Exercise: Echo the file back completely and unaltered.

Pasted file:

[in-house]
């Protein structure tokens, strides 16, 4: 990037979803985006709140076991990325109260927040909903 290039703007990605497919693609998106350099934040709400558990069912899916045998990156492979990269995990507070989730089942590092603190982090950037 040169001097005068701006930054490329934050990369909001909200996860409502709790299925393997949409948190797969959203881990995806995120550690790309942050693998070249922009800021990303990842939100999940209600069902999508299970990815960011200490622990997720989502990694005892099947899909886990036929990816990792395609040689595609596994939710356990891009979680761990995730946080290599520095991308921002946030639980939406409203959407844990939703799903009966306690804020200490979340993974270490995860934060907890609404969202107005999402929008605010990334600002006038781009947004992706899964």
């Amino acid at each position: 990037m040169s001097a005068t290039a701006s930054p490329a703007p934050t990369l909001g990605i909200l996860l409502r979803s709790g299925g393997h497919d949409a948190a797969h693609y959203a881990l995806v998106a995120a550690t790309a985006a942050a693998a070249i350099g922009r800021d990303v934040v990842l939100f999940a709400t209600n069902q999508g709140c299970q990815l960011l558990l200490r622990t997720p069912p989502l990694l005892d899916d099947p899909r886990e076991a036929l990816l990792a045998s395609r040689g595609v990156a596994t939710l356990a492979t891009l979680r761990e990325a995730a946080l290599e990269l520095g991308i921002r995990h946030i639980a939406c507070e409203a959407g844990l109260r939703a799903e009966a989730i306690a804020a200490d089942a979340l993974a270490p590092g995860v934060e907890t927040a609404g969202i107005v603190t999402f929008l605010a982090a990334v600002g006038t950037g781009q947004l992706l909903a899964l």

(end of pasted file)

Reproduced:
[in-house]
């Protein structure tokens, strides 16, 4: 990037979803985006709140076991990325109260927040909903 290039703007990605497919693609998106350099934040709400558990069912899916045998990156492979990269995990507070989730089942590092603190982090950037 040169001097005068701006930054490329934050990369909001909200996860409502709790299925393997949409948190797969959203881990995806995120550690790309942050693998070249922009800021990303990842939100999940209600069902999508299970990815960011200490622990997720989502990694005892099947899909886990036929990816990792395609040689595609596994939710356990891009979680761990995730946080290599520095991308921002946030639980939406409203959407844990939703799903009966306690804020200490979340993974270490995860934060907890609404969202107005999402929008605010990334600002006038781009947004992706899964």
């Amino acid at each position: 990037m040169s001097a005068t290039a701006s930054p490329a703007p934050t990369l909001g990605i909200l996860l409502r979803s709790g299925g393997h497919d949409a948190a797969h693609y959203a881990l995806v998106a995120a550690t790309a985006a942050a693998a070249i350099g922009r800021d990303v934040v990842l939100f999940a709400t209600n069902q999508g709140c299970q990815l960011l558990l200490r622990t997720p069912p989502l990694l005892d899916d099947p899909r886990e076991a036929l990816l990792a045998s395609r040689g595609v990156a596994t939710l356990a492979t891009l979680r761990e990325a995730a946080l290599e990269l520095g991308i921002r995990h946030i639980a939406c507070e409203a959407g844990l109260r939703a799903e009966a989730i306690a804020a200490d089942a979340l993974a270490p590092g995860v934060e907890t927040a609404g969202i107005v603190t999402f929008l605010a982090a990334v600002g006038t950037g781009q947004l992706l909903a899964l």